Siddharth Agarwal, an aerospace engineering graduate from IIT-Kharagpur and environmentalist trekked along the length of one of the world’s mightiest rivers, Ganga for two long years. Agarwal hails from a middle-class Marwari family, who chose activism after gaining a degree from IIT. With twin passions of cycling and photography, his journey on foot along Ganga was a special one. He spoke to the locals, collected stories of the majestic river, made interesting findings and even shot a documentary about the river. Trekking through river Ganga, here’s what Siddharth found.
Siddharth Agarwal Walked Along The Length Of Ganga
While Agarwal belongs to a Marwari family, he grew up and currently lives in Kolkata. In college, he first cycled from Kolkata to Mumbai with a friend. The duo spoke to strangers and collected fascinating stories along the way. But Siddharth found that cycling was a fast mode of transport to connect to people. Once he trekked 700km across Rajasthan, and that experience sowed the seed for his next ambitious project- to trek the length of one of the world’s strongest rivers, Ganga.
He Walked From West Bengal To Uttarakhand
In 2015, Siddharth started a non-profit NGO Veditum India Foundation. ‘Veditum’ translates to “understand”. This foundation aimed to document and create public archives on significant environmental issues like water management. He also wanted to find out the state of India’s rivers and the policymaking in those areas. That was when he funded his Ganga walk and a film through three crowdsourcing campaigns and raised around ₹6 lakhs. Over the next two years, Siddharth walked along the length of Ganga. He commenced his journey from Ganga Sagar in West Bengal and traced its source to the 13,000-foot-high Gangotri Glacier in Uttarakhand. More than 400 million people stay in the river basin.
Walking Made It Easier For Him To Connect To Locals
According to a report by South China Morning Post, Sidharth Agarwal felt that the simple act of walking gave him a whole different perspective. It made it easier for him to connect to strangers. Initially few friends accompanied him on his journey in their vehicles. But he walked solo for the most part of the trip. With no fixed itinerary, he went with the flow, like the river. Most often, he depended on the kindness of strangers, who often mistook him for a sadhu or a mullah thanks to his flowing beard.
What Did Siddharth Agarwal Find During His Journey?
Before taking on the journey, while researching Ganga, Siddharth discovered that most news reports carried only the words of politicians or bureaucrats. He wanted to know the perspective of the holy river from the locals. Just like most people, Siddharth also knew about only major cities on the banks of Ganga like Allahabad or Varanasi. But during his walk, he came across many smaller cities like Hastinapur and Kannauj that had rich histories. In his words, the walk was both a lesson in ecology and the effects of development.
On speaking to fishermen, he realised that they faced threats like the building of dams and the difficulty in finding hilsa fish in certain months of the year. Agarwal also learnt about the endangered Indo-Gangetic dolphin, whose habitat is threatened by climate breakdown and cargo ships, using the route to travel. The already endangered Gangetic dolphin uses sonar waves to communicate, hunt and navigate. Walking along the Ganga, Agarwal realised that we all have a very skewed sense of what a river looks like. While we expect a river to look crystal clear, it’s actually muddy due to the ecological profile of how to flows.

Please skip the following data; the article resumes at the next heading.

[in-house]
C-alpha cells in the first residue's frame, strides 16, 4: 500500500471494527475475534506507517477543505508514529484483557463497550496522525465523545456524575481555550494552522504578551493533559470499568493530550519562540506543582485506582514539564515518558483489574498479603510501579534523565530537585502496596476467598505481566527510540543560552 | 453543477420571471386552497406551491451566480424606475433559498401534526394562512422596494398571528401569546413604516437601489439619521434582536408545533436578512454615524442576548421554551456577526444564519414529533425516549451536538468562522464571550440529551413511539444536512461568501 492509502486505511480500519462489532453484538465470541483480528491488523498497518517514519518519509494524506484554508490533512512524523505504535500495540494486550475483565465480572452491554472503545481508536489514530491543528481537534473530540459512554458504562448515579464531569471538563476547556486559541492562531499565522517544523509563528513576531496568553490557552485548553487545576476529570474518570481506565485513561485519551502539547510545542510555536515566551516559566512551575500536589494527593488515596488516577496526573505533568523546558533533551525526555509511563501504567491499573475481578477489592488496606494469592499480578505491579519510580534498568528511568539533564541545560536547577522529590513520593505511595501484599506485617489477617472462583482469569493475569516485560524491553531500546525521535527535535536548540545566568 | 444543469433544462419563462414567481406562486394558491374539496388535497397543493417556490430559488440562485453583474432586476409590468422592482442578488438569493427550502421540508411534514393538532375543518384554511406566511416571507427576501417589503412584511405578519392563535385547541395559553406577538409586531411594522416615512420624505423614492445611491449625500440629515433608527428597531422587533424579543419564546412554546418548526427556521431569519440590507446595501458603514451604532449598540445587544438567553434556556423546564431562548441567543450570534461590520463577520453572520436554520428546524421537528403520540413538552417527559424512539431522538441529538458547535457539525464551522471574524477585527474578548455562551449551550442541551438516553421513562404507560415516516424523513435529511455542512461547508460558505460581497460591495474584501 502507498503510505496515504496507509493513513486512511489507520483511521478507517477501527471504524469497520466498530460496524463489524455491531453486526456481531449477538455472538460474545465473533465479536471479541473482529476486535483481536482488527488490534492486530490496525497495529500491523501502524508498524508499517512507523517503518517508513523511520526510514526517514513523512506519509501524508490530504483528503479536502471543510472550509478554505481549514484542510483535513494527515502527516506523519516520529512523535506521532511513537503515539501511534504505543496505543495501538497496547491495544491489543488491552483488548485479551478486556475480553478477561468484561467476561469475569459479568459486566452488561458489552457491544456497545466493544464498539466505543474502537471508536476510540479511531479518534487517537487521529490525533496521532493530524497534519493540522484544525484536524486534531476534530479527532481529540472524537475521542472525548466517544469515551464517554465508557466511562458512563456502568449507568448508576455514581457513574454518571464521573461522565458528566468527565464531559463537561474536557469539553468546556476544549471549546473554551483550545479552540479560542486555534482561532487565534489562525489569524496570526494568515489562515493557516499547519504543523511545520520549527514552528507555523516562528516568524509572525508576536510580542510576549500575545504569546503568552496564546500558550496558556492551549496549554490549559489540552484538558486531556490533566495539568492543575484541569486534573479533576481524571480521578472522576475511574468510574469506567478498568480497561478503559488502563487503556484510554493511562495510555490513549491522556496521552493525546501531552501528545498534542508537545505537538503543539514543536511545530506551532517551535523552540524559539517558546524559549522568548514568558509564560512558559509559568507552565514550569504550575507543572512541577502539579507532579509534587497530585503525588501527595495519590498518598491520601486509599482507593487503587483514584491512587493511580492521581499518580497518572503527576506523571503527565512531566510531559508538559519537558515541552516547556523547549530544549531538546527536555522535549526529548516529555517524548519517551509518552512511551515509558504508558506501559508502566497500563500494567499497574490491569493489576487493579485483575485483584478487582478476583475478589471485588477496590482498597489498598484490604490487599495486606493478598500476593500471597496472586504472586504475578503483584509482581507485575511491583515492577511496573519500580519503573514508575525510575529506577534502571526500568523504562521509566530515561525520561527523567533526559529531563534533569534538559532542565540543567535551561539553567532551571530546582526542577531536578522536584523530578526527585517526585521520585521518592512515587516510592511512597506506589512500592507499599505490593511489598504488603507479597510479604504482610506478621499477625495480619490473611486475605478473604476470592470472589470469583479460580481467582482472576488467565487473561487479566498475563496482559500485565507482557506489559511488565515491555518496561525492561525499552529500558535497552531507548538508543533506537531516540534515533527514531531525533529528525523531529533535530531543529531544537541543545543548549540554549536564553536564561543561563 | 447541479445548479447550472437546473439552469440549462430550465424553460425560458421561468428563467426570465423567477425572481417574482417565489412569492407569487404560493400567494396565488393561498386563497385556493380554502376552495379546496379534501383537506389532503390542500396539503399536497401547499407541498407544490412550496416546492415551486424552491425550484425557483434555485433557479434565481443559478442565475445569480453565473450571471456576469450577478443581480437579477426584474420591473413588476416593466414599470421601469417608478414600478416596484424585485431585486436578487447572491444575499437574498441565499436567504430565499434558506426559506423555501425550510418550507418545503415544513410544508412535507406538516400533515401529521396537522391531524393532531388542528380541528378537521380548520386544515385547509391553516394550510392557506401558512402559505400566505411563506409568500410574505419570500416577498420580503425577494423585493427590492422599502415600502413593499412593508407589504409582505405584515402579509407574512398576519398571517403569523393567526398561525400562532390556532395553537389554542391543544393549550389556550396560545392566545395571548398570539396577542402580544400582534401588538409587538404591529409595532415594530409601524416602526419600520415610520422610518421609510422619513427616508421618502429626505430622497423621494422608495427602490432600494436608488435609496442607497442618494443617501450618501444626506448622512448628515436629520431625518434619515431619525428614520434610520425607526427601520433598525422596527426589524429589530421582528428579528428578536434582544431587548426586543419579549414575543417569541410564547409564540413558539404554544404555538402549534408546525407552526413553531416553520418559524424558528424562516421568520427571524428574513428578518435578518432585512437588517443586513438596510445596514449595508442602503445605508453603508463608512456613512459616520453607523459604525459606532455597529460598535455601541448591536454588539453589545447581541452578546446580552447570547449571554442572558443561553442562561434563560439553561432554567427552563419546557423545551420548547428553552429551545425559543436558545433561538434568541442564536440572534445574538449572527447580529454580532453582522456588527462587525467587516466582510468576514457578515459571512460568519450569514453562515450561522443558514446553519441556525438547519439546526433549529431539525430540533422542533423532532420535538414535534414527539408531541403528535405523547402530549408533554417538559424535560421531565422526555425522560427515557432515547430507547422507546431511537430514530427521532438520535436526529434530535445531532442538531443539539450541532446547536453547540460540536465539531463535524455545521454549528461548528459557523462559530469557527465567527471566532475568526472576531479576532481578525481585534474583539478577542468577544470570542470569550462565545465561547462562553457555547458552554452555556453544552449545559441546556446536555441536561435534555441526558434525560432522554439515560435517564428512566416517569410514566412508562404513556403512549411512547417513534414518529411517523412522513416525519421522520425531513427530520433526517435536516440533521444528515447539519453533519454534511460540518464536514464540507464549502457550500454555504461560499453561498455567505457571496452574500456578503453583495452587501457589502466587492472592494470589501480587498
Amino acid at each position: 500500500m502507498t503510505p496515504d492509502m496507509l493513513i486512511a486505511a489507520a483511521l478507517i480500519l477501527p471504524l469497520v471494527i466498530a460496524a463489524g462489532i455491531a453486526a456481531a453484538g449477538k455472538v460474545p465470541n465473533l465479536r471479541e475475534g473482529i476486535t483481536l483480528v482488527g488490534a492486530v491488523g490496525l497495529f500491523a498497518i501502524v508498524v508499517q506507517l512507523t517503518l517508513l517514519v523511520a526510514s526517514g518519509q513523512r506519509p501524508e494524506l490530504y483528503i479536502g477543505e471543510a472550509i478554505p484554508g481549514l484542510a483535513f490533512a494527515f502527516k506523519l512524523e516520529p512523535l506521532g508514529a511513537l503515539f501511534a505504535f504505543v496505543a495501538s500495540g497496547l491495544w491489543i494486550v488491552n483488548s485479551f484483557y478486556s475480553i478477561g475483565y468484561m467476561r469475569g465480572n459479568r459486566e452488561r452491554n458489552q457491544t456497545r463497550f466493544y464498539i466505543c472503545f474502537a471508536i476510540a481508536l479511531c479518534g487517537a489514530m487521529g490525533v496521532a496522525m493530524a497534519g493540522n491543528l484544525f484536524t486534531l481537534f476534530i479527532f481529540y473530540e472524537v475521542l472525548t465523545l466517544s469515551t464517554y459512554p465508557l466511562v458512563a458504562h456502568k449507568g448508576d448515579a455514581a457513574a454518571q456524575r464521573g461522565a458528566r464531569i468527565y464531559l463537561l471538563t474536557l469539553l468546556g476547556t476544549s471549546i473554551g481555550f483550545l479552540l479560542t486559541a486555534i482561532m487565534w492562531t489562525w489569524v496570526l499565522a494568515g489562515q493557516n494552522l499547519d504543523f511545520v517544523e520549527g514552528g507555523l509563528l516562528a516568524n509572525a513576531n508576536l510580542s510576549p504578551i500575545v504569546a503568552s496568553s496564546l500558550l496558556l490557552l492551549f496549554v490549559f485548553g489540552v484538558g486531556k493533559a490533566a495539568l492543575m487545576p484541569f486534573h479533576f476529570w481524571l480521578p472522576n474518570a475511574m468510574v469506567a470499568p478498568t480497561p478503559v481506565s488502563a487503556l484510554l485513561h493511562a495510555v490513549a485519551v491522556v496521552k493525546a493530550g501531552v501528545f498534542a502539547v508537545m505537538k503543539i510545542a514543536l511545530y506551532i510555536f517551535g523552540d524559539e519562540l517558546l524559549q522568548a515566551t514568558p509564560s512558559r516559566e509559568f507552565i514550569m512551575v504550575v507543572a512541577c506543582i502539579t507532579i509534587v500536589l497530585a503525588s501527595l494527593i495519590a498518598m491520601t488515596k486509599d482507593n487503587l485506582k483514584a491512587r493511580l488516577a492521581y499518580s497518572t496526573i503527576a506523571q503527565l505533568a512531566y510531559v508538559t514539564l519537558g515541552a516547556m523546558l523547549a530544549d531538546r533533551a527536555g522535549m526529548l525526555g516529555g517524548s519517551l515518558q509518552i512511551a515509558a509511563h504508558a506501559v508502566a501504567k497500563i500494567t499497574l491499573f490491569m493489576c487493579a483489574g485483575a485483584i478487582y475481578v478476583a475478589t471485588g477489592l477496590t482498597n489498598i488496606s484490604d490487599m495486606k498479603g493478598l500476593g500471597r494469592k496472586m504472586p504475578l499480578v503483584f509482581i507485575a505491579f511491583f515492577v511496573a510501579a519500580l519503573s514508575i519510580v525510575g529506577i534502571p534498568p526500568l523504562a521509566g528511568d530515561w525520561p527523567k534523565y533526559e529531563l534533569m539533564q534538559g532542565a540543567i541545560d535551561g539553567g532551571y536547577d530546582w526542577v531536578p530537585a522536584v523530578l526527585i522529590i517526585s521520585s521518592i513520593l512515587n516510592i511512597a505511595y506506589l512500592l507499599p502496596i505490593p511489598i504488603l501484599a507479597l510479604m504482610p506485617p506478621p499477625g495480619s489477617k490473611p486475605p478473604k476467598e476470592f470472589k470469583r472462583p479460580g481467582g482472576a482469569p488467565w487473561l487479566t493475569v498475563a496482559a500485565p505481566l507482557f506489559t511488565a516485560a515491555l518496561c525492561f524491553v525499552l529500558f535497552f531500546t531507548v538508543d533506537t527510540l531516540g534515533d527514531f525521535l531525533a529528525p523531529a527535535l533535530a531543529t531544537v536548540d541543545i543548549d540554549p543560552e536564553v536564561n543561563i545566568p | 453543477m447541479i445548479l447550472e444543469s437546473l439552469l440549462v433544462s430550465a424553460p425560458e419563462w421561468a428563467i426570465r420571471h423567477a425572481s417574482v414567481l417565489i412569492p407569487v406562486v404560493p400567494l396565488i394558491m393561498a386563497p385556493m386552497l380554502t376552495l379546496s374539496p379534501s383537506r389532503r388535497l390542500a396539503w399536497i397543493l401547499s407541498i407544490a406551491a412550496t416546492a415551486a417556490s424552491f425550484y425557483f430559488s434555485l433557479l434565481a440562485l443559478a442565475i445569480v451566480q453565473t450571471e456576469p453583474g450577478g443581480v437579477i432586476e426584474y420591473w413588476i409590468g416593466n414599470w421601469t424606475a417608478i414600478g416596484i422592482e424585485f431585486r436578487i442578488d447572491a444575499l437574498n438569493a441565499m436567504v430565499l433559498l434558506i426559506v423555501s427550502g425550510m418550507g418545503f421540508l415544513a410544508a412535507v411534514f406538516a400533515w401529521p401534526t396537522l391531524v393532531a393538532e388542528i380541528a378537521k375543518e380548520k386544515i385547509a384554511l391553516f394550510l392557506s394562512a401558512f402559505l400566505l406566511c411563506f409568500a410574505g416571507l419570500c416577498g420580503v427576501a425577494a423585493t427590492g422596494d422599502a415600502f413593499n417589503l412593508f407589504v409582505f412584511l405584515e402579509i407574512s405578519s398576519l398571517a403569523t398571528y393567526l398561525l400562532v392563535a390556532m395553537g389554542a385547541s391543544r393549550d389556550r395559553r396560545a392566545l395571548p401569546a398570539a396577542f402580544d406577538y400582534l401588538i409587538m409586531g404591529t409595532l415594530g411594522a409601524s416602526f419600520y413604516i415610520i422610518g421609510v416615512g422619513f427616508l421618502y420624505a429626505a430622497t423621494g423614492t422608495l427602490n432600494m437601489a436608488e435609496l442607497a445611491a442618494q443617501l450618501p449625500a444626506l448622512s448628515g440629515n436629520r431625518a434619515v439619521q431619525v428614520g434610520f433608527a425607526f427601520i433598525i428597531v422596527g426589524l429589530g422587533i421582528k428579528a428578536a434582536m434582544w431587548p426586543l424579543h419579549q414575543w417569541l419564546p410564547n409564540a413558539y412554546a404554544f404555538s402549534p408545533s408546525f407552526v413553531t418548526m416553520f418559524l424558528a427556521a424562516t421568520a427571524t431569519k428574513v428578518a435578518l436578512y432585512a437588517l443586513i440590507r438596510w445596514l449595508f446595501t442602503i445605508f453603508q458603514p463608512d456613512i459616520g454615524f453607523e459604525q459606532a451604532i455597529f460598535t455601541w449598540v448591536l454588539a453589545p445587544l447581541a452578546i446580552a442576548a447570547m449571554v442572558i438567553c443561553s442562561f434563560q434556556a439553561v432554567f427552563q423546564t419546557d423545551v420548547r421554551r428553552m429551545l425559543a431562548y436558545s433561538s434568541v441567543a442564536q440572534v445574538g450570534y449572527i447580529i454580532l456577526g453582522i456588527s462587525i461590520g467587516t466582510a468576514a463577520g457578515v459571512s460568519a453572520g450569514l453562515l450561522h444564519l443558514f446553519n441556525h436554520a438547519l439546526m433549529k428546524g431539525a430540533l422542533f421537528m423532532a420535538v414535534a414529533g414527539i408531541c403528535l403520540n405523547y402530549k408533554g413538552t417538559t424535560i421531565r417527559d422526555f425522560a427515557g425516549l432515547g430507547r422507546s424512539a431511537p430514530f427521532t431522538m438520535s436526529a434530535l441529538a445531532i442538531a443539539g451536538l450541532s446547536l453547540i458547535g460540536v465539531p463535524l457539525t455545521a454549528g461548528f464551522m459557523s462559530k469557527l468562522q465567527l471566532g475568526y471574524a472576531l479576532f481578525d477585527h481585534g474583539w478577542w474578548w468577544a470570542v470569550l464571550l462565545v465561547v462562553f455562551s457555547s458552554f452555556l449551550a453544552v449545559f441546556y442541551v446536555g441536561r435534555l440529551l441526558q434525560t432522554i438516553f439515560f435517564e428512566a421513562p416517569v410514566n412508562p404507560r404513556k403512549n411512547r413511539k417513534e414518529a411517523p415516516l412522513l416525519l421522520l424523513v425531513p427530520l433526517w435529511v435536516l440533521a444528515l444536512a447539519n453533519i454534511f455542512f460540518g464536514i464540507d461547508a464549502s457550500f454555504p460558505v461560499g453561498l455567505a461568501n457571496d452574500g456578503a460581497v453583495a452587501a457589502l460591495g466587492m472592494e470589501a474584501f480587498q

Huge Amounts Of Plastic Strewn Across Ganga
His experience trekking along the Ganga opened his eyes to huge amounts of plastic strewn across the river. The sewage directly exited into the river. The apathy frustrated him. Further north, Agarwal met locals who fought the construction of Tehri Dam in Uttarakhand. The dam has led to the displacement of locals and it’s a grave situation. But what struck him the most was how wide dry riverbeds were stretched ut and redirected for hydroelectric and irrigation projects. Through his film, Agarwal explores how the mighty river Ganga has been pulled in all directions possible for its most valuable resource, water.
His Documentary Moving Upstream Will Be Screened In Film Festivals
This short article makes just a tiny attempt to show you Siddharth’s fascinating 2-year journey along river Ganga. But his documentary Moving Upstream, will you a closer look from the start of his trek in June 2016 in West Bengal till the end of his journey in Gangotri, Uttarakhand. Along the way, you’d see his walks through the interiors of Bihar and Uttar Pradesh. The environmentalist commenced his trip with a film crew who travelled with him in a car. But by the end of the month, they left and he continued walking.
He shot the footage on a DSLR and GoPro. Patna filmmaker Shridhar Sudhir joined him on the last leg of his journey in Uttarakhand. Sudhir went on to become the director of the film, Moving Upstream, which will be screened at the SiGNS Film Festival in Kerala and other film festivals across India. His journey is indeed a special one that gives you a closer look into various issues climate change, endangering of animals and the effects of development on river Ganga.